From Silicon Valley to White House, new US tech chief makes change

Megan Smith is the new U.S. chief technology officer.
Megan Smith is the new U.S. chief technology officer.
Ariel Zambelich/NPR
Megan Smith is the new U.S. chief technology officer.
Megan Smith, left, meets with middle school students Mikaelle, from Howard University Middle School; Shayna, from Chavez Prep; and Hannah, from School Without Walls after her presentation.
Ariel Zambelich/NPR

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This fall, we've been exploring the Changing Lives of Women, and Megan Smith is one woman who's gone through a number of changes in recent months. She just moved from a top job at Google in Silicon Valley, where she was vice president of Google X, to the White House, where's she's now the country's chief technology officer. She's so new to the halls of the White House complex that she's wearing a temporary badge.

"I just have to fill out all my security clearance forms. I'm almost done," she says.

She started only two months ago as U.S. chief technology officer, a role created at the start of President Obama's administration. The CTO's charge is to find ways to unleash technology to improve government, and federal government is notoriously slow to change.

But just by coming to work in Washington, Smith is already making one change: Her look. At Google, she would be wearing jeans. In the White House, it's a little more buttoned up.

"Yes I'm wearing a suit. It's comfortable. It's from J.Crew," she says.

Smith doesn't actually like talking about external image much, as she's been focused on changing tech from the inside — pushing for more women in science and technology fields and keeping them there. We caught up with the mother-of-two as she kicked off a documentary screening for Washington, D.C.-area middle and high-schoolers.

"It will be interesting for you guys to see the media talk about the women scientists versus the men scientists, how they hyper-focused on what they looked [like], what they wore," Smith said to a roomful of about 70 school kids. "All this sort of gender bias — I want you guys to notice that and observe that, because it's an important thing."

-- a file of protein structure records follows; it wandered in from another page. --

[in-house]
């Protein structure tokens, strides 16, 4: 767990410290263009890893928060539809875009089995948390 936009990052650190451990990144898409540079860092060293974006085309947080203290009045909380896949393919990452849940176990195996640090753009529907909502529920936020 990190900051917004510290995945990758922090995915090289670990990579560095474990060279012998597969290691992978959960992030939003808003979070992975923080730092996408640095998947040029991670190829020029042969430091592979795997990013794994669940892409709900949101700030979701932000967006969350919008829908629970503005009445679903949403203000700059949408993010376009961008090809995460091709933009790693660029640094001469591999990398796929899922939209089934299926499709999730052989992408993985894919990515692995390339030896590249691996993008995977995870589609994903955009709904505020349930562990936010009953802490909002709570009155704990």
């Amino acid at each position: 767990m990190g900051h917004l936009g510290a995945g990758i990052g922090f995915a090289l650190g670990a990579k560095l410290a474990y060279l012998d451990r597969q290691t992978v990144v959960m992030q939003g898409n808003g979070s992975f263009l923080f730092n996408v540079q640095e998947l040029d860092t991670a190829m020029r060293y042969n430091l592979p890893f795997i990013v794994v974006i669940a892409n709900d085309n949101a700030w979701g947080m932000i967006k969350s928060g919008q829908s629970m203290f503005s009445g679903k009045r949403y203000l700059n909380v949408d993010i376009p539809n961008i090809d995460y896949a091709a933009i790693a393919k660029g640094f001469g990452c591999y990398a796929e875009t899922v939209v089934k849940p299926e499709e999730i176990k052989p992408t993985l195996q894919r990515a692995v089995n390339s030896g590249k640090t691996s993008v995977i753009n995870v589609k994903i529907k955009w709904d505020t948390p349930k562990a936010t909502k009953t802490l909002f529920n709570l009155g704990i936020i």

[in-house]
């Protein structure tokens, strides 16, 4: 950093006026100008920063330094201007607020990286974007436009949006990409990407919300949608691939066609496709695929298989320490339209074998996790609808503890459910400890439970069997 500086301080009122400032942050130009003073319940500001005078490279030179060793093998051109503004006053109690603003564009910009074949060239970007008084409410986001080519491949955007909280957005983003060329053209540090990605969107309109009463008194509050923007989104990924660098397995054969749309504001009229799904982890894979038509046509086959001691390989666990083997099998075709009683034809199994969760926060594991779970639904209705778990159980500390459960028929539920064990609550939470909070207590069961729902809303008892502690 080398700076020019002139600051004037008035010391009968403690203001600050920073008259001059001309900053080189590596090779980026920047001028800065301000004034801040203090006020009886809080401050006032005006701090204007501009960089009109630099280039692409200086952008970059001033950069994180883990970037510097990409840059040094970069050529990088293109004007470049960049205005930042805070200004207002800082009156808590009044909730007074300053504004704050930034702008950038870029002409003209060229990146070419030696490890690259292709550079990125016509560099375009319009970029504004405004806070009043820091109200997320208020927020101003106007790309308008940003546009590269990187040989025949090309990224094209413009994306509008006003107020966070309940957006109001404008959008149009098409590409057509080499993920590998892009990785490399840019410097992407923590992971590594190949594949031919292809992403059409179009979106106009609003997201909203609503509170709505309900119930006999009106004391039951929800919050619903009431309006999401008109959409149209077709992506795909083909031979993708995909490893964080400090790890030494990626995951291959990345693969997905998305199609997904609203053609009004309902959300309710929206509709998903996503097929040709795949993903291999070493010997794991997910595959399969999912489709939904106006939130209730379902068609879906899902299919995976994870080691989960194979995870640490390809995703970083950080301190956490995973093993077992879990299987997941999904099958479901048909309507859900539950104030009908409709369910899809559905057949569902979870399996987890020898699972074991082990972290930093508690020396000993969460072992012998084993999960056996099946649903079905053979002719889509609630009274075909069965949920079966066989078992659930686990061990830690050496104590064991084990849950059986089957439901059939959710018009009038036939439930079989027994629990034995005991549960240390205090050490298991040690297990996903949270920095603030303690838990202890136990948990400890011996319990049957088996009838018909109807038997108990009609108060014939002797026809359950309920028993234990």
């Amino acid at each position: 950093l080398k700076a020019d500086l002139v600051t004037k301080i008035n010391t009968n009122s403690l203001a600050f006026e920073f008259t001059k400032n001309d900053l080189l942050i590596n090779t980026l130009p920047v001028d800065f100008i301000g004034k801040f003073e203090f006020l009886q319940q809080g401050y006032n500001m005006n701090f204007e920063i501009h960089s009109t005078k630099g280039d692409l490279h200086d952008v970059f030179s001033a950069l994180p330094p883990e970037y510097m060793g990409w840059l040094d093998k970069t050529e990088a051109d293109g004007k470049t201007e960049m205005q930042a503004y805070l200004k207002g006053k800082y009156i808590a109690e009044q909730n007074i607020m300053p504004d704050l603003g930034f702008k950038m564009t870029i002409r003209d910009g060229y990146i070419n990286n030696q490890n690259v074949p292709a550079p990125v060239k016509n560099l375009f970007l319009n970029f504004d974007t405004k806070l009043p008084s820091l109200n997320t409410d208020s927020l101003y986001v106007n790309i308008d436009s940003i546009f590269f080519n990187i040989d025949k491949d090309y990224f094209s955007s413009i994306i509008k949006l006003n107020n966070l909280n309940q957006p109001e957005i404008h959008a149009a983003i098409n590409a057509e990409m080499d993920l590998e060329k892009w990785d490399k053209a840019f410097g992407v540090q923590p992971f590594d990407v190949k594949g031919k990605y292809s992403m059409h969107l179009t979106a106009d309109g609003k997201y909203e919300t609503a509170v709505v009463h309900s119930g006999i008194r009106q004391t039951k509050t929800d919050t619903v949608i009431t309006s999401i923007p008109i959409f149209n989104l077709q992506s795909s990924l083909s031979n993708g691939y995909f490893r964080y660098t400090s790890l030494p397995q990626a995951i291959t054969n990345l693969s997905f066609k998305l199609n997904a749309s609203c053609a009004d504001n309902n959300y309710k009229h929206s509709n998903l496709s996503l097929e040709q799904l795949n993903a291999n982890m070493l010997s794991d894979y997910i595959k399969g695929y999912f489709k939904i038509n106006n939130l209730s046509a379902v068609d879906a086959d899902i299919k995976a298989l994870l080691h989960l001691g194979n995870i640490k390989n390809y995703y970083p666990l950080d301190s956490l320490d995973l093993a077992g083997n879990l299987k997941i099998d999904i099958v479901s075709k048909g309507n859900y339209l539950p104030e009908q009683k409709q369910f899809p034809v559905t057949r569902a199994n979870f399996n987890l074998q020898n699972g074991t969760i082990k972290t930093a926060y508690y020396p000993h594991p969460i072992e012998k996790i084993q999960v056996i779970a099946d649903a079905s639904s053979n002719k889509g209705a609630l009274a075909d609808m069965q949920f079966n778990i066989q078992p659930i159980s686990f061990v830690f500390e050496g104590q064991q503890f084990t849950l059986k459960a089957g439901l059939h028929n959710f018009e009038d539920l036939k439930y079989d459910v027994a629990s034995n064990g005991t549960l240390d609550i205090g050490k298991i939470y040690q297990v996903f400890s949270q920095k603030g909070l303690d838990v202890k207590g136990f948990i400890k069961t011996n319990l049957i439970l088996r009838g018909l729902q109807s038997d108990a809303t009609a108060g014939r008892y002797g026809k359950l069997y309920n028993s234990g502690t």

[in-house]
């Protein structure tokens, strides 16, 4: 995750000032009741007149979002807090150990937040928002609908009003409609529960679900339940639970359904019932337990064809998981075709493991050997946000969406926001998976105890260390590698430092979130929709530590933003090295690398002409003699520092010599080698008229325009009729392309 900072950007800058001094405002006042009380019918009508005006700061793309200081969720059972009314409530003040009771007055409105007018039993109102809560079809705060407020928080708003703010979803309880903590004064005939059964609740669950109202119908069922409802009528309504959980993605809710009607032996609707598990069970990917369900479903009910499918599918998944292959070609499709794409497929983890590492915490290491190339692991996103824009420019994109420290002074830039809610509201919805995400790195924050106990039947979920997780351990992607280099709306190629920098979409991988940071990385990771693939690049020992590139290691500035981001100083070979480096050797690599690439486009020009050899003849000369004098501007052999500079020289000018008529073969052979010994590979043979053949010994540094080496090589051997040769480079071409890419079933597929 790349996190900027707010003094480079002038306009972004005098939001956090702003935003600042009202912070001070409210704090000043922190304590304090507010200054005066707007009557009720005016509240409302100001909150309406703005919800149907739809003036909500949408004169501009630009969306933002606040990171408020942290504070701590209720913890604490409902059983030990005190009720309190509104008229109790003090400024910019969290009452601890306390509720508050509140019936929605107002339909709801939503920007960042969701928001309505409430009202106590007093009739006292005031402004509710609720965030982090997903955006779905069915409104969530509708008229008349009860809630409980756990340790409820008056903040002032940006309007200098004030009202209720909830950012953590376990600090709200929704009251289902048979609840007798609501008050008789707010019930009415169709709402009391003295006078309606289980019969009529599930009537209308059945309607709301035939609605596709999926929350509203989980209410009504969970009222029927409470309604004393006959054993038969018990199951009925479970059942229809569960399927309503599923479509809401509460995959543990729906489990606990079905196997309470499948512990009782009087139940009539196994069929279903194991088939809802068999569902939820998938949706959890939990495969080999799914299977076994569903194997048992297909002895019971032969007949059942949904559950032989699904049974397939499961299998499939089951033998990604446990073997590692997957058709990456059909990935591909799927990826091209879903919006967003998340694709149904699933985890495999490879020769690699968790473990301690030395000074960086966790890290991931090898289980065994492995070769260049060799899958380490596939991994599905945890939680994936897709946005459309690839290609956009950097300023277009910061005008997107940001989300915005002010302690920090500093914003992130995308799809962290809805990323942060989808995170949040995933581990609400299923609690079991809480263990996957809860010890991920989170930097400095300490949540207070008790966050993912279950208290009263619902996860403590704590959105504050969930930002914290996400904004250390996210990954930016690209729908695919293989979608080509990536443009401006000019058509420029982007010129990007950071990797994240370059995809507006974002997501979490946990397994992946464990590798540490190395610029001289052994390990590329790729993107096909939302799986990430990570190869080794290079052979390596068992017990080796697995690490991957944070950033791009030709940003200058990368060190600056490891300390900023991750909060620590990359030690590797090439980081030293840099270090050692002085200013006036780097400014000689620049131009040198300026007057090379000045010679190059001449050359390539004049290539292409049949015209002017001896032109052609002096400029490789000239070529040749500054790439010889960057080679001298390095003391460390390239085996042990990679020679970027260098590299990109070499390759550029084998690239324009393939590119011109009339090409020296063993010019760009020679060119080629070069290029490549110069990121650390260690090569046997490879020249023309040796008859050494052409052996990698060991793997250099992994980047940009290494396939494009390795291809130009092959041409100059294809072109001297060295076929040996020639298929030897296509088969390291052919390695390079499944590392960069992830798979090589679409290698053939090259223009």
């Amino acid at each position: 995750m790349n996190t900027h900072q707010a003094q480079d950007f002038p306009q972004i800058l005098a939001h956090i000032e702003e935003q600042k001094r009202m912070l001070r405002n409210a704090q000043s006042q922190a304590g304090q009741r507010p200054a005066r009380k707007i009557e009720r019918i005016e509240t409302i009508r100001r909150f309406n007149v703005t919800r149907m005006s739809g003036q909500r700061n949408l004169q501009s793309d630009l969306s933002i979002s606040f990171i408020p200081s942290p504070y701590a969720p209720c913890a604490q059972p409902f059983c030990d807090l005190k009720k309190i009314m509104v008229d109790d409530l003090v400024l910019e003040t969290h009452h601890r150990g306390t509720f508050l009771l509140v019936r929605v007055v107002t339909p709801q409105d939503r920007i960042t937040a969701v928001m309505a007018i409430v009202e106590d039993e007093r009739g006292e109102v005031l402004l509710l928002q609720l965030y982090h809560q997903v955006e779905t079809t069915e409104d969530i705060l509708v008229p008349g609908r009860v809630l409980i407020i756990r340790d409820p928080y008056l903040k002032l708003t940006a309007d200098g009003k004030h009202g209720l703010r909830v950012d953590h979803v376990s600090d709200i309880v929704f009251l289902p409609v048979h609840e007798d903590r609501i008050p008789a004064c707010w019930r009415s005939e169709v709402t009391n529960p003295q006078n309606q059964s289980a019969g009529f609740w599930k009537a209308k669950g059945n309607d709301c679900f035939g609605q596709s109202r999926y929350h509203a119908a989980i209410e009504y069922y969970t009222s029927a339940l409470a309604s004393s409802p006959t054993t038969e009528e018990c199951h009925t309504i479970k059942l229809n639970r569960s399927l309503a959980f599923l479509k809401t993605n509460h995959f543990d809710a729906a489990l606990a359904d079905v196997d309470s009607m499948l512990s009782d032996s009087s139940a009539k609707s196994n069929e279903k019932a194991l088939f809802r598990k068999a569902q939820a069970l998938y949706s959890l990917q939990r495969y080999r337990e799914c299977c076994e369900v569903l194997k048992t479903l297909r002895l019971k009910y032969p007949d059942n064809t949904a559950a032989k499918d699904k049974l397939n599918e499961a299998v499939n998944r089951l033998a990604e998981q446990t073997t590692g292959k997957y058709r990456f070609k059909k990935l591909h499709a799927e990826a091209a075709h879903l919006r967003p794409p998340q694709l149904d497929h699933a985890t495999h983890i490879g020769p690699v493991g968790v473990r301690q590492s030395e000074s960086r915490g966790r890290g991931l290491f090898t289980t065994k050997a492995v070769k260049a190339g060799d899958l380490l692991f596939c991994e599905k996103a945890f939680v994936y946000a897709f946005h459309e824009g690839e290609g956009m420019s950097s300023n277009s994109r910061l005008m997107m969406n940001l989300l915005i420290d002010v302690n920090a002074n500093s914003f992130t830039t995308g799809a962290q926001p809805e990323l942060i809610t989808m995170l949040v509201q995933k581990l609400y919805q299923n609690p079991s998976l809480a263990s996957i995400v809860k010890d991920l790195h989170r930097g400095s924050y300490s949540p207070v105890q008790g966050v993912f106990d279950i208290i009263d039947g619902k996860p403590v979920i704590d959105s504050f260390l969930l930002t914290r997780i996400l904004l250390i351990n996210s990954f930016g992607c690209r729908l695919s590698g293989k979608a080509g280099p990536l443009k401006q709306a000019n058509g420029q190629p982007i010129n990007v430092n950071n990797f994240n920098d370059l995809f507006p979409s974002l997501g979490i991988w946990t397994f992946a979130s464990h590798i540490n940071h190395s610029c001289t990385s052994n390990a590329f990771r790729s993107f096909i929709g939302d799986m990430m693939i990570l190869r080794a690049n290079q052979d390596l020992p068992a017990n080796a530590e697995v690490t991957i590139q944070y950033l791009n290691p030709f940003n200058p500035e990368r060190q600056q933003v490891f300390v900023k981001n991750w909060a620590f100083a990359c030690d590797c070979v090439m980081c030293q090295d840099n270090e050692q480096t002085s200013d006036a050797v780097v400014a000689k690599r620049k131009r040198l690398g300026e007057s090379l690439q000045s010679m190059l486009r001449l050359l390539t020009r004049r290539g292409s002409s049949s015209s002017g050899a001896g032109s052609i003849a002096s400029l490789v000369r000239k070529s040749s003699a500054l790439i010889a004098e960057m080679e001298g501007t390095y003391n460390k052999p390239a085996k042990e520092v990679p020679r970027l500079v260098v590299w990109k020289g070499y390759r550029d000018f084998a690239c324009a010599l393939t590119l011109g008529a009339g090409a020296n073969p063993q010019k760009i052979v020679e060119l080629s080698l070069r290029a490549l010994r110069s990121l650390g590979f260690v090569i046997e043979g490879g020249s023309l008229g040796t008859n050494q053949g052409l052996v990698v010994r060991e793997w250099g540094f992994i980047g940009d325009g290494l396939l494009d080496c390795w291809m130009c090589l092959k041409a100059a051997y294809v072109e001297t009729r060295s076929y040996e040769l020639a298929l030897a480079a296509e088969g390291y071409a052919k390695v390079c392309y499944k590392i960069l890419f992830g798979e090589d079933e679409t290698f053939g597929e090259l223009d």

The topic of women in tech is on many minds lately. There were more women graduating with computer science degrees in in 1984 — than 2014. Every other industry that was once dominated by men — finance, law, medicine, has come closer to parity. Tech, meanwhile, seems to be going backwards.

"I almost call it death by a thousand cuts," she says. "There are always these little biases that hit people. Every individual situation — oh this person doesn't have a VP job, or this person doesn't have this for this or that reason but when you look at an aggregate, it's really a lot of unconscious bias."

Smith, a lesbian who started Gay.com, says she got past people's biases to wind up running Google X, the division of Google that rolled out self-driving cars, and becoming U.S. CTO by doing what she calls "bringing her passion." Her former boss, Google Chairman Eric Schmidt, remembers it well.

"She has an energy, and an enthusiasm, that is addictive," Schmidt says.

When you meet her, Smith's youthful energy shows. She bounces when she walks. Her eyes twinkle when she talks about old tech projects and her love of science, which dates back to her childhood.

"I went to an inner-city school in Buffalo. We had no money, but the teachers were really motivated. They made science fair mandatory. And I think that was one of the key things for all the kids. Many kids went on the STEM related careers because as kids we got to try it. It got me to learn that it was fun, it mattered," she says.

She took that thinking with her to MIT. And went on to help develop futuristic products at a place called General Magic. We found her 28-year-old self in an archive video, demonstrating a prototype for what would become touch screens.

"We're trying to make something' that people love," she said, back then.

Back then, she loved making prototypes and products. Two decades later, she's changed her focus from products to people.

"I think maybe I was doing specific projects and enabling them, and now I'm looking for other people," she says. "You know, people who are like the kid I was."

Which brings us back to the White House film screening, and the girls Smith is trying to encourage into STEM careers. Hannah Docter-Loeb is a 9th grader.

"It's definitely important to see women in power," Docter-Loeb says. "Because you can see like, you can do that, too."


Smith will have to call on her all her powers to turn government agencies into more tech startup-type cultures. One agency still saves data on floppy disks.

Fitting with her changing perspective — her priority is on people.

"One thing I hope, five years from now, is more tech colleagues of mine like the elite elite teams, are flowing in and out of government. We want to create an environment where, in addition to amazing policy groups...tech teams feel comfortable, included, and are in leadership positions here," Smith says.

She's a gay woman scientist, which could make her a potential outsider on a few levels. Instead, she's as inside as a tech leader can be, even bounding around the White House with ease, once those security credentials are all set.